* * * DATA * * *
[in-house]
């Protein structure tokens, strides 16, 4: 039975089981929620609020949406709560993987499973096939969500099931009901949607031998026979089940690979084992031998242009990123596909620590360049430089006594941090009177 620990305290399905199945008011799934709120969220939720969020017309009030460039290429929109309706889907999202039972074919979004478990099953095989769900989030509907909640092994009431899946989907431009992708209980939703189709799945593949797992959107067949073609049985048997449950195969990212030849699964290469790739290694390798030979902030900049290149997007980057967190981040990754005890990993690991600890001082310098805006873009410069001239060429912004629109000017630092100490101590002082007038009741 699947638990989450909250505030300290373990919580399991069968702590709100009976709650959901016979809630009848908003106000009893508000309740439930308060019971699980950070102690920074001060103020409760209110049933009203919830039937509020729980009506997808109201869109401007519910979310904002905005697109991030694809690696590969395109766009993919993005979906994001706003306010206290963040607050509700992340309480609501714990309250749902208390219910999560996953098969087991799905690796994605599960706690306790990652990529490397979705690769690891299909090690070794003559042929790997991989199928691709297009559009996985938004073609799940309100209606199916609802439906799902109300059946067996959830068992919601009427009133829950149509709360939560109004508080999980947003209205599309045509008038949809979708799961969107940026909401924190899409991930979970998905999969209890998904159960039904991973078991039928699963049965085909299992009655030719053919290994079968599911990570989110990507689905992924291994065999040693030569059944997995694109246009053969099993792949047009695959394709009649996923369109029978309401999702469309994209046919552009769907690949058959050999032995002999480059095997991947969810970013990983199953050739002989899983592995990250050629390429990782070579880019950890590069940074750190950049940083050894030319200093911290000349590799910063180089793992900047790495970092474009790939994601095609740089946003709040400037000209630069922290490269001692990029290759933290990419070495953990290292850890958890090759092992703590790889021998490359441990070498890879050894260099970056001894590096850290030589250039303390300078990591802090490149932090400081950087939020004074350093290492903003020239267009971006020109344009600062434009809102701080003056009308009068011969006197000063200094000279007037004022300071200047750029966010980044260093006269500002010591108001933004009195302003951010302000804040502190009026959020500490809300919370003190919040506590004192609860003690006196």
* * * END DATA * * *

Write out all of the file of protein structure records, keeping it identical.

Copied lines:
[in-house]
């Protein structure tokens, strides 16, 4: 039975089981929620609020949406709560993987499973096939969500099931009901949607031998026979089940690979084992031998242009990123596909620590360049430089006594941090009177 620990305290399905199945008011799934709120969220939720969020017309009030460039290429929109309706889907999202039972074919979004478990099953095989769900989030509907909640092994009431899946989907431009992708209980939703189709799945593949797992959107067949073609049985048997449950195969990212030849699964290469790739290694390798030979902030900049290149997007980057967190981040990754005890990993690991600890001082310098805006873009410069001239060429912004629109000017630092100490101590002082007038009741 699947638990989450909250505030300290373990919580399991069968702590709100009976709650959901016979809630009848908003106000009893508000309740439930308060019971699980950070102690920074001060103020409760209110049933009203919830039937509020729980009506997808109201869109401007519910979310904002905005697109991030694809690696590969395109766009993919993005979906994001706003306010206290963040607050509700992340309480609501714990309250749902208390219910999560996953098969087991799905690796994605599960706690306790990652990529490397979705690769690891299909090690070794003559042929790997991989199928691709297009559009996985938004073609799940309100209606199916609802439906799902109300059946067996959830068992919601009427009133829950149509709360939560109004508080999980947003209205599309045509008038949809979708799961969107940026909401924190899409991930979970998905999969209890998904159960039904991973078991039928699963049965085909299992009655030719053919290994079968599911990570989110990507689905992924291994065999040693030569059944997995694109246009053969099993792949047009695959394709009649996923369109029978309401999702469309994209046919552009769907690949058959050999032995002999480059095997991947969810970013990983199953050739002989899983592995990250050629390429990782070579880019950890590069940074750190950049940083050894030319200093911290000349590799910063180089793992900047790495970092474009790939994601095609740089946003709040400037000209630069922290490269001692990029290759933290990419070495953990290292850890958890090759092992703590790889021998490359441990070498890879050894260099970056001894590096850290030589250039303390300078990591802090490149932090400081950087939020004074350093290492903003020239267009971006020109344009600062434009809102701080003056009308009068011969006197000063200094000279007037004022300071200047750029966010980044260093006269500002010591108001933004009195302003951010302000804040502190009026959020500490809300919370003190919040506590004192609860003690006196």